Diagnostic dilemma: HMB-45 and Melan-A negative tumor, can it be still a melanoma?: MITF (Microphthalmia-associated transcription factor) stain may confirm the diagnosis
J Wang, D Sarma, P Ulmer
hmb-45, melan-a, melanoma, mitf
J Wang, D Sarma, P Ulmer. Diagnostic dilemma: HMB-45 and Melan-A negative tumor, can it be still a melanoma?: MITF (Microphthalmia-associated transcription factor) stain may confirm the diagnosis. The Internet Journal of Dermatology. 2006 Volume 5 Number 1.
We report a case of dermal malignant melanoma that stained negatively for commonly done immunostains, HMB-45, and Melan-A. It stained weakly positive for S-100 protein, a less specific marker for melanocytes. The diagnosis was established by strongly positive immunostaining by MITF ( microphthlmia-associated transcription factor). A brief review of the MITF and its usefulness in the diagnosis of melanoma are presented.
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An 82-year-old male presented with a 1-cm raised dermal nodule on the medial side of the right foot that has been present for unknown duration. There was no pigmented lesion of the skin. The patient denied any previous history of melanoma.
The biopsied skin measured 1.8x 1.4 x 1.0cm and showed a well-circumscribed white, firm dermal nodule. The epidermis was intact.
On microscopic examination, the tumor mass was composed of large dysplastic epithelioid and spindle cells forming nests and sheets. The cell nests were surrounded by thin bundles of collagen. The tumor cells contained large, hyperchronic nuclei with prominent red nucleoli. There were many mitotc figures. There was no ulceration or epidermal invasion by the tumor cells. The lesion extended from papillary to deep dermis (Figures 1, 2).
The tumor was immunostained with HMB-45, Melan-A, and S-100 protein. The tumor cells were completely negative for HMB-45 and Melan-A and were weakly positive for S-100 protein (Figures 3, 4, 5).
Additional immunostains, such as, tyrosinase, CD 68, and SMA were performed to exclude melanocytic-, histiocytic- or smooth muscle origin of the tumor; they all stained negatively. Finally, the tumor was immunostained with MITF, because the light microscopic feature was very suggestive of melanoma. The MITF stain showed a strongly positive nuclear stain of the tumor cells (Figure 6) confirming the diagnosis of melanoma.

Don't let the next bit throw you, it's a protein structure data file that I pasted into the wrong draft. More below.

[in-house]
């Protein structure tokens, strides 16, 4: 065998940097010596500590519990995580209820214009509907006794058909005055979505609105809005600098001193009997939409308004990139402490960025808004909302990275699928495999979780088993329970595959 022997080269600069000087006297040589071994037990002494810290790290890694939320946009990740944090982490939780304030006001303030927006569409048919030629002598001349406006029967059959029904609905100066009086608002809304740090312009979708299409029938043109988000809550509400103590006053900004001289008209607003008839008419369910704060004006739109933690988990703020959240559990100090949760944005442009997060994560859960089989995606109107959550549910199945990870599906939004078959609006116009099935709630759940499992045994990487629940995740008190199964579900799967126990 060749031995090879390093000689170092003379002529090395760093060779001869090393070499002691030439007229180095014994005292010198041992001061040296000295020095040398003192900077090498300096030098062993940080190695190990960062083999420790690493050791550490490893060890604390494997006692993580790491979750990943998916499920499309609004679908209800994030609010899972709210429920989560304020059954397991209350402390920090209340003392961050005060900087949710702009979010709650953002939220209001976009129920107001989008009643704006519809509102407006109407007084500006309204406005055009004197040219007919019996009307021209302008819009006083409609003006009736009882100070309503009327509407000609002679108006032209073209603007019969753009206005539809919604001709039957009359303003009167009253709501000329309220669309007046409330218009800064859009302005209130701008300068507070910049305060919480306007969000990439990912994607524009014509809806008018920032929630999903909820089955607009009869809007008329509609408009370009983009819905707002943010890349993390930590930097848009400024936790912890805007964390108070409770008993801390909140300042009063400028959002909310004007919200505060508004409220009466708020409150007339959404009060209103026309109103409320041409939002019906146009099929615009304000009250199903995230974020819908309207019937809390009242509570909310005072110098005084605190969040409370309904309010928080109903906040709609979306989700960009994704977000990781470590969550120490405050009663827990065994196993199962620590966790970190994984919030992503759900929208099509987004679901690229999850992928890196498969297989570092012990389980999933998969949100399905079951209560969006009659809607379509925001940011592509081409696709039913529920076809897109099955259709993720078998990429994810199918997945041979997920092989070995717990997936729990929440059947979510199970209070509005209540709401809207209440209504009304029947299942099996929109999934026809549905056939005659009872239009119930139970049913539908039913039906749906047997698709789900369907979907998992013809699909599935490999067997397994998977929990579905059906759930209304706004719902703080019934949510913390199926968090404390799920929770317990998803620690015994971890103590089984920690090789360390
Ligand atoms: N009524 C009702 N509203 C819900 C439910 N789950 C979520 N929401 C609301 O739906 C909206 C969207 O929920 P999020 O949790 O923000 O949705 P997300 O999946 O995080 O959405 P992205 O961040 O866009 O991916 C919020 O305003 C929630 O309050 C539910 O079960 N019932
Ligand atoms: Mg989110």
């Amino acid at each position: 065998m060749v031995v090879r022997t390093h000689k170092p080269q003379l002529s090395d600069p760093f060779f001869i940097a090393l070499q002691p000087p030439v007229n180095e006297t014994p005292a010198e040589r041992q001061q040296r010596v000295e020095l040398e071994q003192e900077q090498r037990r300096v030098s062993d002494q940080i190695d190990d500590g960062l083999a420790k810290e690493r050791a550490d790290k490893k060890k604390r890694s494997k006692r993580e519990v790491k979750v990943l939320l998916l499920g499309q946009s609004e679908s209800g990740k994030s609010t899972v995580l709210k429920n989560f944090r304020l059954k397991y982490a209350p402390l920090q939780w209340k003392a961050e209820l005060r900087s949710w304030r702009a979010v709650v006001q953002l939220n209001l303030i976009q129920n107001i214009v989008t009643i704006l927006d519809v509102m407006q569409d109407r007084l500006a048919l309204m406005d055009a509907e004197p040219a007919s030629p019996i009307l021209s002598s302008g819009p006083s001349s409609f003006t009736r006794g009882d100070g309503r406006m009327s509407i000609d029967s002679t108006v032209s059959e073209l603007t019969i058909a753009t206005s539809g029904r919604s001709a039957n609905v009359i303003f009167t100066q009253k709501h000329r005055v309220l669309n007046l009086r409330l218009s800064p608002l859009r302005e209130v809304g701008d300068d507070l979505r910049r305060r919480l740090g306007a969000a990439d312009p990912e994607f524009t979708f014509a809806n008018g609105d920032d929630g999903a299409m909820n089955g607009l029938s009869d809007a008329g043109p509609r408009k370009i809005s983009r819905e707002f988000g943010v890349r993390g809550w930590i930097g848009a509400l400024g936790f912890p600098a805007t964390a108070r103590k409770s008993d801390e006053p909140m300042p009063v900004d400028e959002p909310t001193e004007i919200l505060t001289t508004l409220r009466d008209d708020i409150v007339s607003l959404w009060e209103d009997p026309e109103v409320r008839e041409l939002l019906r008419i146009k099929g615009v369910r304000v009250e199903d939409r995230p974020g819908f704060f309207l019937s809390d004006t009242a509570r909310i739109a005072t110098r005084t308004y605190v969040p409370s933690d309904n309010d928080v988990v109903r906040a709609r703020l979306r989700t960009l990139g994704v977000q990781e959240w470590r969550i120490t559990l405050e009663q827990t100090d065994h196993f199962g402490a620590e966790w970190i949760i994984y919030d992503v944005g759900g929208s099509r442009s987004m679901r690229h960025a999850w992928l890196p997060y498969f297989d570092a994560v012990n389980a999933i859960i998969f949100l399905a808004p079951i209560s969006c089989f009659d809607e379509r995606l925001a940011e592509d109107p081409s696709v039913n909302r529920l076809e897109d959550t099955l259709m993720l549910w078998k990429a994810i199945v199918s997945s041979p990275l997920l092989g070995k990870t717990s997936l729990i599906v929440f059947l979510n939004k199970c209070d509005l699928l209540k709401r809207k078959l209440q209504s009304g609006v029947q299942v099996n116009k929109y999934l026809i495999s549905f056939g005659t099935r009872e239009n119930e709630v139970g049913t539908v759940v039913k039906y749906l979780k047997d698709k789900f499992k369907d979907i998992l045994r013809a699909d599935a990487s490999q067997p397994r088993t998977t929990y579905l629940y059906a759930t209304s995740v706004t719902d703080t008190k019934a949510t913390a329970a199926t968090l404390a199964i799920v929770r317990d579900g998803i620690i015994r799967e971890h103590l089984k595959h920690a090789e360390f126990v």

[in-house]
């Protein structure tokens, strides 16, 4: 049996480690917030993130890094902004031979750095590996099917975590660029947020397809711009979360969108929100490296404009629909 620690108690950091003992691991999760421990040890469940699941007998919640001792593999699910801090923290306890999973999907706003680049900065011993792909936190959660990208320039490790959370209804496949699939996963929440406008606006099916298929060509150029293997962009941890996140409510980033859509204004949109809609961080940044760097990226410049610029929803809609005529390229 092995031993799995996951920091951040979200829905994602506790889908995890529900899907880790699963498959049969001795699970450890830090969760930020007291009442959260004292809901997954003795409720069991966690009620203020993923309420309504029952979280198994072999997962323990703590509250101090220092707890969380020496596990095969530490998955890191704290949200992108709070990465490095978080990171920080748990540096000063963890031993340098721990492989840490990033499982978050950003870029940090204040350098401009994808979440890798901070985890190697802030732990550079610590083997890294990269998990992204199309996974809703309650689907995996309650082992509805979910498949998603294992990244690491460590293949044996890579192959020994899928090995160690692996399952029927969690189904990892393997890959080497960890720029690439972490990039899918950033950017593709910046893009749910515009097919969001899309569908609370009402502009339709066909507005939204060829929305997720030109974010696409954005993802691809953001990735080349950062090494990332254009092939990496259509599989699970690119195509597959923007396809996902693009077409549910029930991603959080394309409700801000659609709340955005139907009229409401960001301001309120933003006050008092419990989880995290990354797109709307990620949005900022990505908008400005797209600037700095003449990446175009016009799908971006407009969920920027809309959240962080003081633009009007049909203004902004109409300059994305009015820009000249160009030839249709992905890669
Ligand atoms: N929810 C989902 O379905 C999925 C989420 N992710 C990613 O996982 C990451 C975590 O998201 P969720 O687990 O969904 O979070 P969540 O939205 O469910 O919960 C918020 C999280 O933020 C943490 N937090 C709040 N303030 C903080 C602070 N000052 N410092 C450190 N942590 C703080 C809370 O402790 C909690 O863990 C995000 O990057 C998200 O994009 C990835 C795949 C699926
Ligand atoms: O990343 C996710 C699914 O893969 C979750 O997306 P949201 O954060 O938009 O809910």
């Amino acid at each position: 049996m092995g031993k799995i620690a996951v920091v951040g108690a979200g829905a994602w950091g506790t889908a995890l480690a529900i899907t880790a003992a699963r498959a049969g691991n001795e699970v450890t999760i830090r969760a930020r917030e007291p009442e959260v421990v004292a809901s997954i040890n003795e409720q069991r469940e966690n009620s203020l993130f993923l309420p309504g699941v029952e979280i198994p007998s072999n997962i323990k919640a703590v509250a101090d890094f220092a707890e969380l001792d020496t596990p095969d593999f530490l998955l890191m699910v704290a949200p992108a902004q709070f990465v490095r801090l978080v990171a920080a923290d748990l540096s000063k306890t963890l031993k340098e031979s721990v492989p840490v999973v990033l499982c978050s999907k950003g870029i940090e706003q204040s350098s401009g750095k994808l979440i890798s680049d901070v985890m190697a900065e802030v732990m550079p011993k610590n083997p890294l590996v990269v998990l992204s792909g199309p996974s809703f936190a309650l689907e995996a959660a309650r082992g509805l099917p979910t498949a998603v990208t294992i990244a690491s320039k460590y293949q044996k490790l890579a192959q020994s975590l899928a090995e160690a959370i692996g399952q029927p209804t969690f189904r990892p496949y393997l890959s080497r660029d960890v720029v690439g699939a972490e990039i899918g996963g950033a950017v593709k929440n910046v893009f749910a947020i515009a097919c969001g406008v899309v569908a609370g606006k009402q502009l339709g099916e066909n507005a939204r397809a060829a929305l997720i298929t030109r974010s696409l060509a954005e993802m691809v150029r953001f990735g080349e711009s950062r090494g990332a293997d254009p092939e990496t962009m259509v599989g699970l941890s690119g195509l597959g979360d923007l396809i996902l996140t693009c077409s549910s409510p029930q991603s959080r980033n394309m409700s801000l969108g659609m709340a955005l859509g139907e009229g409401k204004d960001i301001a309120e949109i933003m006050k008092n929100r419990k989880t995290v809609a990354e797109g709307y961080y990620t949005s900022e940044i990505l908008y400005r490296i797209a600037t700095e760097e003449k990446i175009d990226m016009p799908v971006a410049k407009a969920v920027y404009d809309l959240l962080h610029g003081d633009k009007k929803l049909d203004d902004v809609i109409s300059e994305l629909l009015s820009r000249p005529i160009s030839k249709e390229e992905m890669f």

Malignant melanoma is the most serious form of skin cancer. Although it accounts for only 4 percent of all dermatologic cancers, it is responsible for 80 percent of deaths from skin malignancy. In the clinical practice, one may rarely find a dermal nodule in the absence of a primary melanocytic lesion. A biopsy of the lesion may show a neoplasm with histological features of melanoma. Usually, the diagnosis is confirmed by immunostaining with HMB-45, Melan-A, and S-100 protein, all of which are usually positive in melanocytes. The nodule may represent a primary melanoma in the dermis or a metastatic nodule from some other sites. If such a tumor does not stain for HMB-45 or Melan-A, a specific diagnosis of melanoma cannot be made with certainty.
Microphthalmia-associated transcription factor (MITF) is a melanocyte-specific transcription factor that plays a key role in melanocyte development, survival and differentiation. MITF appears to contribute to melanocyte survival by increasing the expression of the BCL-2 gene, a key antiapoptotic component. It also regulates the transcription of silver homologue (SILV) the malanocytic-specific genes
melan-A(MLANA), whose immunohistochemical detection points to the diagnosis of melanoma. Malignant melanocytic cells appear to have an increased number of MIFT loci. This increase is accompanied by the amplification of the MITF protein, which subsequently enhances the expression of BCL-2 gene . King et al  first reported that the malignant melanoma cells showed a 100% positive staining for MITF with a nuclear pattern of reactivity. MITF staining was positive for 76 specimens of melanoma that failed to stain for either HMB-45 or S-100. Additional reports [3, 4] have confirmed that MITF is a very sensitive and specific tumor marker for melanoma cells.
HMB-45 is a widely used immunohistochemical stain for detection of primary as well as metastatic melanoma. This method uses monoclonal antibodies to a glycoprotein (gp100) that is present in cytoplasmic premelanosomes. In immunohistochemical assays, this antibody reacts with melanoma cells, junctional nevus cells, and fetal melanocytes. Melan-A is a differentiation antigen expressed in all melanocytic cytoplasm, and is reported to be positive in most cases of melanoma. It also stains positively in adrenal cortex, granulosa and theca cells of ovary, and ledig cells. S-100 protein is calcium binding protein, which mostly distributed in the cytoplasm. This antibody recognizes all the S-100 isoforms and stains schwannomas, ependymomas, astrogliomas, and almost all benign and malignant melanomas and their metastases. S-100 protein is also expressed in the antigen presenting cells such as the Langerhan cells in skin and interdigitating reticulum cells in the paracortex of lymph nodes.
In our case, the morphology of tumor indicated a malignant melanoma. However, the tumor cells stained negatively for traditional melanocytic markers, HMB-45 and Melan-A, and weakly positive for S-100. It did, however, show strong positivity for MITF. Our observation confirms that a stain for MITF, a specific nuclear marker for
melanocytes may be very useful in evaluating biopsies from a suspicious melanoma cases when all other traditional melanocyte markers are negative. Otherwise an HMB-45 and Melan-A negative tumor could be easily interpreted as a non-melanocytic tumor.
Deba P Sarma, MD Department of Pathology, Creighton University Medical Center Omaha, NE 68131 Tel: 402-449-4951 email@example.com